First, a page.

Best Ground Cover Plants

A Great Cover-Up!

By George and Becky Lohmiller
June 15, 2020
Sedum Ground Cover

A baffling problem for many gardeners is what to grow in hot, dry, or gravelly areas that are too inhospitable for grass and most ground cover plants. Fortunately, there are some durable ground cover plants that will thrive under these rigorous conditions. Here are some ground covers to help with troublesome spots.

Certain areas especially benefit from ground covers: between the driveway and lawn; around patios, where heat builds up in the soil; on south- and west-facing bankments; and at exposed sites with poor, thin soil.


Bearberry (Arctostaphylos uva-ursi) is extremely tolerant of poor soil, bearberry will even will grow in pure sand. The six-inch-tall evergreen has small, glossy, dark-green leaves that turn bronze-ish-red in autumn. In spring, the entire plant is covered with tiny white flowers tinged with pink. These mature to bright red berries that birds love. Spaced 12 inches apart, plants will form a thick carpet in two or three seasons. Bearberry is hardy to Zone 2.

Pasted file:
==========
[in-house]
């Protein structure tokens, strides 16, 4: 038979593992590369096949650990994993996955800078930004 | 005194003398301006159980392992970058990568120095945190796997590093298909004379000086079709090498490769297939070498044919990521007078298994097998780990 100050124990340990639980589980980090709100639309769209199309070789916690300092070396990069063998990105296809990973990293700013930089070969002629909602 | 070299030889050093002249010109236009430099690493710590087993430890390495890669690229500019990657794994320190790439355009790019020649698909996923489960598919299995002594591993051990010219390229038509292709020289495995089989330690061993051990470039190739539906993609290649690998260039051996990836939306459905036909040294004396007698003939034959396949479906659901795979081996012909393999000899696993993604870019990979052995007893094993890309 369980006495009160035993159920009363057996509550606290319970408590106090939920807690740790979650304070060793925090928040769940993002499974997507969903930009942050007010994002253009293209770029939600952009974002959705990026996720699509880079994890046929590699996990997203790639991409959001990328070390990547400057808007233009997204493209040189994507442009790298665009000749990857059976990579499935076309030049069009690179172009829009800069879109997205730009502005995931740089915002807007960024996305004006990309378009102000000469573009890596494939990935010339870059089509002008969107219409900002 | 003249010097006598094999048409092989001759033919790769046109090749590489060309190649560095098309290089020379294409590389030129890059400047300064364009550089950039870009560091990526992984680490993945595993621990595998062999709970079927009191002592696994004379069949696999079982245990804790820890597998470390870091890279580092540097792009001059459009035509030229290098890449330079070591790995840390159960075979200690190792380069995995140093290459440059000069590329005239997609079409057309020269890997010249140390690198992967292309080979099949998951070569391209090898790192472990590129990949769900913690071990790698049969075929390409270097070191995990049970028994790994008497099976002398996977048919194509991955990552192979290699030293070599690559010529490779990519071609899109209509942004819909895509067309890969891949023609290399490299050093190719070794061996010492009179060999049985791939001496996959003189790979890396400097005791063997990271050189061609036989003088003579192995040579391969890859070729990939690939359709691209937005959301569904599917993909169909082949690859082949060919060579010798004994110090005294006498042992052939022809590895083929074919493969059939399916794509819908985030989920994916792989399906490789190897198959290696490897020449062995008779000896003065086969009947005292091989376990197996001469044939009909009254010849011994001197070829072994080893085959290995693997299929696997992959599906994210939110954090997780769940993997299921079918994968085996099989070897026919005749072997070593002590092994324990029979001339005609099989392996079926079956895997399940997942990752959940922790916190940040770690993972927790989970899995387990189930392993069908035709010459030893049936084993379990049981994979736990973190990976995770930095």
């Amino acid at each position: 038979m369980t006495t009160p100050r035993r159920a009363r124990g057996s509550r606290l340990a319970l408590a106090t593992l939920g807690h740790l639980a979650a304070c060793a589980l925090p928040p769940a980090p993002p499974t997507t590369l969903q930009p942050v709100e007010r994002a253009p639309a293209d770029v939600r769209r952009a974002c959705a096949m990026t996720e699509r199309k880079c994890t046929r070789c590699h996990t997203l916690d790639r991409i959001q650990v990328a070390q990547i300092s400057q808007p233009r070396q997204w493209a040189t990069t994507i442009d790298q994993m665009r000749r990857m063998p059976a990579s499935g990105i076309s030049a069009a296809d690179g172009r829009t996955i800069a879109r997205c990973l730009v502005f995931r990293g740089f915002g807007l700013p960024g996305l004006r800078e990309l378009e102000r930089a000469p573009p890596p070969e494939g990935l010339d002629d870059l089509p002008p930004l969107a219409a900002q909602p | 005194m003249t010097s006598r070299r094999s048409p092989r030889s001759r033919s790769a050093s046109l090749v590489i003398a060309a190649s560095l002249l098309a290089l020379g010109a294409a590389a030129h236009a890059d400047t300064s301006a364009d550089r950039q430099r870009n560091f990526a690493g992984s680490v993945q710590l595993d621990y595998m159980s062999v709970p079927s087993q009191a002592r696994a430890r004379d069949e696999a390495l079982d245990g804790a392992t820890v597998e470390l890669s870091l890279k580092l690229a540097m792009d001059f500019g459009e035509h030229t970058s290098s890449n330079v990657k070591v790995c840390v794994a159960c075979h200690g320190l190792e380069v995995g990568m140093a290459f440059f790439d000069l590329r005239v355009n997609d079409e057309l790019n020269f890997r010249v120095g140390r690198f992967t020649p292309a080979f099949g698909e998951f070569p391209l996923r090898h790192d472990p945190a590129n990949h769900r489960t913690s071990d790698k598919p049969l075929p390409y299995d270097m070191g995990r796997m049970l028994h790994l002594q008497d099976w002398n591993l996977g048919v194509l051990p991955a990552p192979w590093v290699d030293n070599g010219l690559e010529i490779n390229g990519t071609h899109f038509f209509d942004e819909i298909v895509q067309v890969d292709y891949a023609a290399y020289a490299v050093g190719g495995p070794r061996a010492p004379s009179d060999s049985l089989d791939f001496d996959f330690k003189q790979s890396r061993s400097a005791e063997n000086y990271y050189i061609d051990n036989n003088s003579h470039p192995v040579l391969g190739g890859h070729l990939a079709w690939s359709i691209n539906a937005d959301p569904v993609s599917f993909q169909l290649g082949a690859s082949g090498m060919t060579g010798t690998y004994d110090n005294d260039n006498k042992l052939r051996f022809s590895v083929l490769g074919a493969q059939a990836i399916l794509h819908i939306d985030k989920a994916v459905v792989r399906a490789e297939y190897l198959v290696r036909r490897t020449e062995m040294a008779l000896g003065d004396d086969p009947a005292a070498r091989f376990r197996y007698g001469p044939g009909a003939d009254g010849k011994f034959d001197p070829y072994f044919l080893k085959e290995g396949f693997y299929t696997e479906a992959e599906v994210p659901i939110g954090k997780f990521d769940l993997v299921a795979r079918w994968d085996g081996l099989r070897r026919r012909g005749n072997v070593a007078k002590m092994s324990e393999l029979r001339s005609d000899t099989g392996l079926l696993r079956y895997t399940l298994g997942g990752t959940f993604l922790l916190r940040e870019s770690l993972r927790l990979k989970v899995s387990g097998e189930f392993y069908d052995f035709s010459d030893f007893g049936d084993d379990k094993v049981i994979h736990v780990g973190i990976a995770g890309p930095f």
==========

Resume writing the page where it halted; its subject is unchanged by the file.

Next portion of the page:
Creeping Junipers

This ground covers is suitable for parched areas. A popular choice is blue rug juniper (Juniperus horizontalis ‘Wiltonii’), a tough-as-nails ground hugger that is only 4 to 6 inches tall. Its intense silver-blue needles take on pleasing purple tones in winter. Although a single plant may eventually grow to 8 feet in diameter, the recommended spacing is 2 to 3 feet for quick coverage. Blue rug juniper is hardy to Zone 3.

Image: Juniperus horizontalis ‘Wiltonii’


Spreading, mat-forming types of sedums resist drought by storing water in their fleshy stis and roots. Two good choices, both hardy to Zone 4, are two-inch-tall ‘John Creech’ two-row sedum (Sedum spurium cv.), with pink flowers in June, and the six-inch-tall ‘Fuldaglut’ two-row sedum, with reddish or purple foliage and rose-red flowers from July through September.

Image: Sedum ‘John Creech’ 

Image: Sedum ‘Fuldaglut’ 

Shrubs, Perennials, and More